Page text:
At long last, the election that wouldn't end finally concluded Wednesday as Vice President Al Gore conceded to Texas Gov. George W. Bush in a televised address.
Thirty-six days after the polls closed, Americans had long since grown weary of the legal wranglings, political rhetoric and detailed discussion of hanging and pregnant chads.
Election 2000 will go down in the history books for its length and its razor-thin margin. The statistical probability that two candidates will ever split the vote so evenly again is highly unlikely.
There surely will be a nation-wide drive to improve the technology we use in our elections. Enterprising federal lawmakers should provide some funding for states that want to upgrade their voting systems. We can only hope that Florida and any other states that still allow punch card voting systems will throw them out of the nearest window.
Legal scholars will debate the Supreme Court's final decision in this election for years to come. From our non-attorney perspective it's difficult to assess the legal points of the ruling, but it made good political sense.
Time had run out for Al Gore. Talk of making every vote count is fine, but there comes a point when election officials and the judiciary have to go with the best reflection of the people's will that is available and declare a winner. This election had to be concluded. To have extended the fight beyond Tuesday would have certainly tossed the decision into an extremely partisan Congress and truly provoked a constitutional crisis.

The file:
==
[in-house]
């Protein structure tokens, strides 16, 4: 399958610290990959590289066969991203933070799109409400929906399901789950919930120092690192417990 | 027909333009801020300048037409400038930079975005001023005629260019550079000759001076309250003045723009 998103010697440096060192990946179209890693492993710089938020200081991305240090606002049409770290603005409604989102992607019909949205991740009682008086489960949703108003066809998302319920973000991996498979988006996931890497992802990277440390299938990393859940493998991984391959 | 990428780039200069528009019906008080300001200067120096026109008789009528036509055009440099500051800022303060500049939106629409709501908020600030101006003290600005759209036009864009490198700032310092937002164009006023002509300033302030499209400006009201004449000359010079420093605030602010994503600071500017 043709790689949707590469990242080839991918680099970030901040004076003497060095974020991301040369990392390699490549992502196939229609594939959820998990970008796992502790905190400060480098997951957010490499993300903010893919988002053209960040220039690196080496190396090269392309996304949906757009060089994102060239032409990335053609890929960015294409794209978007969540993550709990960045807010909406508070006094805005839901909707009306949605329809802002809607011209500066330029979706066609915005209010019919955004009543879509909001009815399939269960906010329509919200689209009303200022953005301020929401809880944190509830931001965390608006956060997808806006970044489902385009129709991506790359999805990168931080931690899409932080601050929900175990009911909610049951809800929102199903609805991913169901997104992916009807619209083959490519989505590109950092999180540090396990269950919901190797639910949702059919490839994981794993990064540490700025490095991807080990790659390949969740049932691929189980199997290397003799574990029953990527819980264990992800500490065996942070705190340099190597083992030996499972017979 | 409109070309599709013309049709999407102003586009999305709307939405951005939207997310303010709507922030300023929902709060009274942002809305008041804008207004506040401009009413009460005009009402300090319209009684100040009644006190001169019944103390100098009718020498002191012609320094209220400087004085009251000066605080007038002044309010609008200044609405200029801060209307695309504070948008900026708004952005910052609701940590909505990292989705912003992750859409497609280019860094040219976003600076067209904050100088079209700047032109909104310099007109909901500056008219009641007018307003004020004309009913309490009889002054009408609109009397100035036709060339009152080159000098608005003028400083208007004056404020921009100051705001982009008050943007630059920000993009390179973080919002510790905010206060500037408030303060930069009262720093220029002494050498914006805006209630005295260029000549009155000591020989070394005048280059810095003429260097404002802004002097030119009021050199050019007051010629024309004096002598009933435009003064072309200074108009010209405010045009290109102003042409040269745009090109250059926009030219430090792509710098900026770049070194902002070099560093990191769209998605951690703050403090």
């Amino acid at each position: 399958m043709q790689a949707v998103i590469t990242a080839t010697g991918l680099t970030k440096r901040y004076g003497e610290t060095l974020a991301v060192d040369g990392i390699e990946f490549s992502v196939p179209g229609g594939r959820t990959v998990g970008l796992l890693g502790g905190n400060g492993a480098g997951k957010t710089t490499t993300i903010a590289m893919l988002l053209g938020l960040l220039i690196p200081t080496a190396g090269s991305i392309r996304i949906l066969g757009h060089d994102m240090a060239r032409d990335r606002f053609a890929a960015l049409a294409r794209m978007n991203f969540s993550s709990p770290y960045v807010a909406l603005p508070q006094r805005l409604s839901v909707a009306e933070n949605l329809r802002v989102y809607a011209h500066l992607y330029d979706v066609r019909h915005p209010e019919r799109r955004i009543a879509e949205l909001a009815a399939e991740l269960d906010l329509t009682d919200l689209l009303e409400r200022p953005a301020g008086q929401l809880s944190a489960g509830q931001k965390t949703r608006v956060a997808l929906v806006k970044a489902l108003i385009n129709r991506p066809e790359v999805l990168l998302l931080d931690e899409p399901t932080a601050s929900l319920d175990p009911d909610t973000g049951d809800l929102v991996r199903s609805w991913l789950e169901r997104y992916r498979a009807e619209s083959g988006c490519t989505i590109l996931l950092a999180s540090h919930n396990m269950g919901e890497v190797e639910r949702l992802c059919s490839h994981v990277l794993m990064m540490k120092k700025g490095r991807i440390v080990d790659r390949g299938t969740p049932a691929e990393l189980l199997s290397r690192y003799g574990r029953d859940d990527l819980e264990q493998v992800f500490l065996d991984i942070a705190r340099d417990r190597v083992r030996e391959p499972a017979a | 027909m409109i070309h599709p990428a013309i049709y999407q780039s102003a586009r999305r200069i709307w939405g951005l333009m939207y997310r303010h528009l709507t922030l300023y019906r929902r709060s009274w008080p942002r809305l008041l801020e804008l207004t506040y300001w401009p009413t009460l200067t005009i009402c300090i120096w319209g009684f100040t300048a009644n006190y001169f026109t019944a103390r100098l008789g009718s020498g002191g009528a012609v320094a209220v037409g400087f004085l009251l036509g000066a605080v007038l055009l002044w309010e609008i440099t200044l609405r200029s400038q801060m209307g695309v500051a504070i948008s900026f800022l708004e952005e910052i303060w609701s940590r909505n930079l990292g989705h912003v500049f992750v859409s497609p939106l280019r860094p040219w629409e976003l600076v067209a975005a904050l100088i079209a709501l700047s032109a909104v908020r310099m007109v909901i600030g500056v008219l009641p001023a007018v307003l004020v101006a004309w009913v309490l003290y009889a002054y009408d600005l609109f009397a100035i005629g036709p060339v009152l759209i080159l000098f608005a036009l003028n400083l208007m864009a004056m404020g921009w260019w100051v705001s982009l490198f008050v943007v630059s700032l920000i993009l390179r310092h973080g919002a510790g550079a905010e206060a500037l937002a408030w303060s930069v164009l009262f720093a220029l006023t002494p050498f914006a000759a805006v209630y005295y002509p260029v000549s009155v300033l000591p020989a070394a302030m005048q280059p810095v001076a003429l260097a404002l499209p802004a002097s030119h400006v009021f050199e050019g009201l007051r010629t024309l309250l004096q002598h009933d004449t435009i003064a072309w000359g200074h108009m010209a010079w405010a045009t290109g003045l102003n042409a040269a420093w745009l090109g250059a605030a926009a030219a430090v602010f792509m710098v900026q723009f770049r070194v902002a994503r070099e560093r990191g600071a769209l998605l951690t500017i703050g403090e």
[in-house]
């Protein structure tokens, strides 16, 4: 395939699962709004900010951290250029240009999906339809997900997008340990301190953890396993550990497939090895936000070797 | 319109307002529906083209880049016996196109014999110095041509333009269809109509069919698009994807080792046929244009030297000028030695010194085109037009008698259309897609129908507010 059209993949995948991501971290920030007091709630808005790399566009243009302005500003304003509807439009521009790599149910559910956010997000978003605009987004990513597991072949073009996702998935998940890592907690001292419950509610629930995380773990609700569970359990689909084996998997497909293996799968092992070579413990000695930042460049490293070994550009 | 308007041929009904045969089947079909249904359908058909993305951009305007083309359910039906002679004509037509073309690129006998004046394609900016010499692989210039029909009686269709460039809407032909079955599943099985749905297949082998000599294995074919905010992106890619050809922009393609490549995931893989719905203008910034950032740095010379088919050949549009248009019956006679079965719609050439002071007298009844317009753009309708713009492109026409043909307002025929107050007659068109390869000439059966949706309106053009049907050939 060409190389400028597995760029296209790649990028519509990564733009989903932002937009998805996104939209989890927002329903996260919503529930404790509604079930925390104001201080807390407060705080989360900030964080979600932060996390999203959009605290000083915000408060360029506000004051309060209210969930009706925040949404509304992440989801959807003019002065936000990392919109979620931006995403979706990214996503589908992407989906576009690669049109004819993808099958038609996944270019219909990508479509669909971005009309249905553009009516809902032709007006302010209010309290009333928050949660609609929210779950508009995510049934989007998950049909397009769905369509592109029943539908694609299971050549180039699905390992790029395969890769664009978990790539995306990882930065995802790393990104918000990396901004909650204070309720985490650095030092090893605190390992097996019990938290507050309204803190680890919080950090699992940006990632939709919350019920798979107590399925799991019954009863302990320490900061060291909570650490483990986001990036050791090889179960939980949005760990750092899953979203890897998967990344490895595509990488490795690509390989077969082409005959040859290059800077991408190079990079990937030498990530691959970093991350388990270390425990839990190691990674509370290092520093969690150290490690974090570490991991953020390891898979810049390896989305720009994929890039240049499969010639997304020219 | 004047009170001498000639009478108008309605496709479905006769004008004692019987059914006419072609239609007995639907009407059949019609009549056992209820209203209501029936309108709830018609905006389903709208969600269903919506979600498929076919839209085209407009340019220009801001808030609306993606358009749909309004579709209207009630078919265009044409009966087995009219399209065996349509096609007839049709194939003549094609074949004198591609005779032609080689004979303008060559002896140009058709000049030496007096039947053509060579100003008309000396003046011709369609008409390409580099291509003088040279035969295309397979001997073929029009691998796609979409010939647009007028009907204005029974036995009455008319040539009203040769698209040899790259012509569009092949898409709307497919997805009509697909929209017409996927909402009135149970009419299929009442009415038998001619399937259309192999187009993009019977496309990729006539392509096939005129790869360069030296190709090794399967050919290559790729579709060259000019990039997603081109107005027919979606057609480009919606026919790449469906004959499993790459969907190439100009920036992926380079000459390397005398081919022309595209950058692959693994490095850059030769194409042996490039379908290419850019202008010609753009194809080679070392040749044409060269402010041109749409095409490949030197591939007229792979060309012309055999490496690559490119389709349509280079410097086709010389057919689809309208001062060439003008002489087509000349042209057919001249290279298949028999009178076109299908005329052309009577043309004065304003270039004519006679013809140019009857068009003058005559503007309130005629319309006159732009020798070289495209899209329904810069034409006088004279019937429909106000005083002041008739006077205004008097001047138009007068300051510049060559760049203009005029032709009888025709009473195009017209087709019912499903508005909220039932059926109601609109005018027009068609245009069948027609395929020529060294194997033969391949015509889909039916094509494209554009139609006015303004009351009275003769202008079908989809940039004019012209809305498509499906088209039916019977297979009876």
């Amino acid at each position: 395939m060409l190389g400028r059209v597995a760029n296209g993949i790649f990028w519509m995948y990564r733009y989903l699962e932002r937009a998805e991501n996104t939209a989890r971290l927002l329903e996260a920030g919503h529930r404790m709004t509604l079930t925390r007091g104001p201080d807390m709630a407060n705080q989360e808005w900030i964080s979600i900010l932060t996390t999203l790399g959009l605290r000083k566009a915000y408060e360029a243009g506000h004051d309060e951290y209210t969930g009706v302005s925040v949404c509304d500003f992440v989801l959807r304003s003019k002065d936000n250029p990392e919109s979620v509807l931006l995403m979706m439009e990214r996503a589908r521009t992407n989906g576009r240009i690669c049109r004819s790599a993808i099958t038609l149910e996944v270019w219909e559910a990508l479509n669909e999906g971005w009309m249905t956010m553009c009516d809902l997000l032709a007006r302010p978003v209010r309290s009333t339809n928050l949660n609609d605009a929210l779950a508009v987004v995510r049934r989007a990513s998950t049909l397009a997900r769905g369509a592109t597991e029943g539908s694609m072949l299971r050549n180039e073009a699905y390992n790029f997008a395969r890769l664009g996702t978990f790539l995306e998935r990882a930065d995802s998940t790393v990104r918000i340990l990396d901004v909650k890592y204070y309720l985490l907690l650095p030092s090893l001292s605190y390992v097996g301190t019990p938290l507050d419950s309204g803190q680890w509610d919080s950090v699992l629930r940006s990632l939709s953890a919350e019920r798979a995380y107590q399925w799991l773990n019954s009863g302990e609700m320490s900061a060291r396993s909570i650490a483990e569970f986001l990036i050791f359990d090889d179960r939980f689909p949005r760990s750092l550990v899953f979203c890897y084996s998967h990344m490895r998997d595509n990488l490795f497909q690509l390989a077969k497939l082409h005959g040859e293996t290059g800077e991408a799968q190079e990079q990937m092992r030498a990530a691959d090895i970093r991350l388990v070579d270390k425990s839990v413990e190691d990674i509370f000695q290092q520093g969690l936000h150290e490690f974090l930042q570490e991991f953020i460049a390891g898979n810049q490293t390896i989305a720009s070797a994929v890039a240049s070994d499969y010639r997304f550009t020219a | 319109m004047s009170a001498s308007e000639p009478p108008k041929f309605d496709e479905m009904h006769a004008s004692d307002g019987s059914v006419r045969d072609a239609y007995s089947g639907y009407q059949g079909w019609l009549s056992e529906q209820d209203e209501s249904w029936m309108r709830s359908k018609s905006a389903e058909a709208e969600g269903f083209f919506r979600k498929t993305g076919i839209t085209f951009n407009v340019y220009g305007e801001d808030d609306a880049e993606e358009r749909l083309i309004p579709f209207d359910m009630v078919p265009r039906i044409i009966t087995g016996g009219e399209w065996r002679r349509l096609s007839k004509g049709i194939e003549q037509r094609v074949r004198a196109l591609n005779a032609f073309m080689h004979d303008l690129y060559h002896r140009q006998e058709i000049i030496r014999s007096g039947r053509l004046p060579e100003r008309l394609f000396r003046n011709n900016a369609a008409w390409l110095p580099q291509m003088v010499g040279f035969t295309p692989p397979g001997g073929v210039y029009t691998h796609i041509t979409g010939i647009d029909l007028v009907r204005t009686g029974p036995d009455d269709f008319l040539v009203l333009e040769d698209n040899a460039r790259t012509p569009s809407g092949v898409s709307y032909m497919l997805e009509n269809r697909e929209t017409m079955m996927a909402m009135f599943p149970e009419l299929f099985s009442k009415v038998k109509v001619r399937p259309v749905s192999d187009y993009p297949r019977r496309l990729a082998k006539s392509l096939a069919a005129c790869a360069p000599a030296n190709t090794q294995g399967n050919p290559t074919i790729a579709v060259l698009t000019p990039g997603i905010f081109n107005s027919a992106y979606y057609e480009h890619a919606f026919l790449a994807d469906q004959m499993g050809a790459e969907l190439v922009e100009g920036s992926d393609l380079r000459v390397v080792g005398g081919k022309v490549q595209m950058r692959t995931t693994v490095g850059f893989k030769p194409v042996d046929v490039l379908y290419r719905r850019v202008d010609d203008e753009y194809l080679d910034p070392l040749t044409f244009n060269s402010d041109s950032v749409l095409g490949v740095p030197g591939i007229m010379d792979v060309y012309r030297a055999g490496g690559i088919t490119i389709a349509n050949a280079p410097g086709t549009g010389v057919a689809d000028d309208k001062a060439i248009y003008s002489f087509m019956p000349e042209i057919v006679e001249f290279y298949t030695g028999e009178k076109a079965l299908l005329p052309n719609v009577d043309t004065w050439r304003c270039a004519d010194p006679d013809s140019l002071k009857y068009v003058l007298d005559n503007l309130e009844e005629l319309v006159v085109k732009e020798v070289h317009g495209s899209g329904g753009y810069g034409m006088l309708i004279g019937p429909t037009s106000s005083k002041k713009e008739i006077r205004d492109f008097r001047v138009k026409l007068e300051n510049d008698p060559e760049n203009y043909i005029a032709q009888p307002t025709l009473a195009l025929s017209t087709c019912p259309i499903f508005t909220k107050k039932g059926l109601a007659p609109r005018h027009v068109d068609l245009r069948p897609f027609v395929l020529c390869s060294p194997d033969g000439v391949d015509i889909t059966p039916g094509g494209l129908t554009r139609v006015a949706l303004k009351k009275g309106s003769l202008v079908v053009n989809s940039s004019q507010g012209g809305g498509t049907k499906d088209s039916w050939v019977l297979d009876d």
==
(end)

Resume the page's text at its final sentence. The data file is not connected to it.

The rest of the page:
Our next president, George W. Bush, will face a daunting task as the first person to move into the White House without a plurality of the popular vote in more than 100 years. He will work with a House and Senate that will be controlled by Republicans, but only by the thinnest of margins.
The questions about the legitimacy of his election are likely to dissipate as soon as he places his hand on the Bible on Jan. 20. Even if some unofficial vote-counters later contend that Gore actually won Florida, there won't be any rioting in the streets.
America has only one president. Its citizens might argue vehemently about that choice but they want a leader. They want resolution of this matter.
That's what Tuesday's Supreme Court decision and Gore's concession speech gave America. It's a welcome Christmas gift.
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